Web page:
Author’s Note: Will Mahoney is a registered professional geologist and a certified professional in stormwater quality with 35 years of experience as an environmental scientist. His Denver-based consulting firm, Environmental Services International LLC, in Colorado, USA focuses on environmental compliance for oil and gas production and pipeline construction projects.

Saturday, January 25, 2014

Mexico: New SOIL Fund Work in Oaxaca

My apologies for neglecting my blog for several months.  Fortunately, my colleague Julie Etra has come to the rescue with the following blog post regarding her SOIL Fund volunteer work in southern Mexico.  Julie is the Region 1 Vice President for International Development with the International Erosion Control Association.  - Will

The SOIL Fund has completed 5 Vetiver plantings in and around the southern Oaxacan town of Huatulco, Mexico. Four of the five plantings include nurseries, while three are demonstration projects. Vetiver, a grass native to India, has long been known for its excellent erosion control characteristics, and due to its form (bunch) and lack of seed production is not invasive and will not outcompete native species.

The SOIL Fund hopes that through education and dissemination, the use of this plant will be increased to control erosion on slopes destabilized from road construction, cultivation, and logging.

Sign advertising SOIL Fund work at Copalita, near Huatulco, Mexico.  Pictured are Cornelio Gabriel Ramos and his son, Christian Tadeo.  Cornelio is a local bird guide (pajarero). 
photo by Julie Etra.

Monday, March 4, 2013

Spain: Erosion Control and Olive Orchards - A Field Tour

Story by Julie Etra, MS, CPESC
Principal, Western Botanical Services, Inc., Reno, Nevada USA
IECA Region 1 Vice-President for International Development

The Sixth Biennial IberoAmerican Chapter Conference (CICES VI) took place this year on October 1 - 4 in Granada, Spain. On the day of the 4th, a fortunate group of attendees enjoyed a field trip highlighting the olive industry led by IberoAmerican Chapter President and conference organizer Valentin Contreras of BonTerra Iberica (BPS Group), a design, manufacturing, and construction firm located in Granada.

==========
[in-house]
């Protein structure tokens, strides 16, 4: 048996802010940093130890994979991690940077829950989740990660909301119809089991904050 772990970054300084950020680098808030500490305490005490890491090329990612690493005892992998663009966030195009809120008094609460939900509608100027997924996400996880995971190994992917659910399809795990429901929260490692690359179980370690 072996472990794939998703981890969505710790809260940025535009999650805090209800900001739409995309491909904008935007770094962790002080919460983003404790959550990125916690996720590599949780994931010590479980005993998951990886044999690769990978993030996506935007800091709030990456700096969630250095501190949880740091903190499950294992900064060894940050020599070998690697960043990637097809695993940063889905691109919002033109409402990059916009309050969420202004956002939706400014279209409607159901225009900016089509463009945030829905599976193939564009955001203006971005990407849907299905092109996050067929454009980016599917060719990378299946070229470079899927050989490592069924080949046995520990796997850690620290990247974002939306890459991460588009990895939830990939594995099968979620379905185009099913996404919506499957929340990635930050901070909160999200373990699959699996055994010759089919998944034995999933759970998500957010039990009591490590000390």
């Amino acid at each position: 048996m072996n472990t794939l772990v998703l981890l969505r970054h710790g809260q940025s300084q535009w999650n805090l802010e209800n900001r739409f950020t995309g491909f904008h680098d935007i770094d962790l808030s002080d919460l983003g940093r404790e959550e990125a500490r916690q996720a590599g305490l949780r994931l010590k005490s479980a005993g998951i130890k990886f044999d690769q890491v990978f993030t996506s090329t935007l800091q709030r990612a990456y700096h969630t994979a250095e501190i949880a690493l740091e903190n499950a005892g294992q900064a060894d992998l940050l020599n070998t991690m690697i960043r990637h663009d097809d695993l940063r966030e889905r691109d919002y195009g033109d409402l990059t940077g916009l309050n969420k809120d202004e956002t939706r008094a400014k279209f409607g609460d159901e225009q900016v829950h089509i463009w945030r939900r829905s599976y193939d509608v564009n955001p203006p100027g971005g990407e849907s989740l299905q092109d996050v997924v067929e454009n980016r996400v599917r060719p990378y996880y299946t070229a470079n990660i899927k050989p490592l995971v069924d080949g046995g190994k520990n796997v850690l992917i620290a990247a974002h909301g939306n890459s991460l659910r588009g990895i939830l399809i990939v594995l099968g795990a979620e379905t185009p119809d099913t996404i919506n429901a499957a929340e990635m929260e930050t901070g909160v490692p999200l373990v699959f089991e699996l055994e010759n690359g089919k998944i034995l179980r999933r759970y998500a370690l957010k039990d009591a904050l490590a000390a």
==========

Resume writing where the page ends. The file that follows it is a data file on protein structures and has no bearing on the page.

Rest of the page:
Olive cultivation dominates agriculture and drives the economy of Andalucía, a province in southern Spain where the conference was held.  The groves seem to go on forever in this part of the country, as a visit to Google Earth will verify.

Typical Andalucía landscape of olive orchards. photo by Julie Etra
Our group of professionals from Chile, Spain, Argentina, Peru, Guatemala and the United States gathered outside the conference center and loaded onto a small bus for a very insightful, diverse and fun tour of the olive industry.

Olives and Erosion
The day started with a visit to an olive orchard in the vicinity of Campotéjar, north of Granada, where the estimated soil loss is 50-100 metric tons/hectare (roughly 22 - 44 tons per acre) per year. To the un-educated eye (and perhaps partly true) olive orchards appear to be monocultures with little vegetation other than some annual grasses and cover crops. This perception was particularly apparent in early October, prior to the winter rainy season which characterizes this Mediterranean climate. It appears that the orchards are managed for the ease and efficiency of harvesting the olives, an obvious priority.

Tour leader Valentin Contreras talks about biodiversity in olive groves. 
photo by Will Mahoney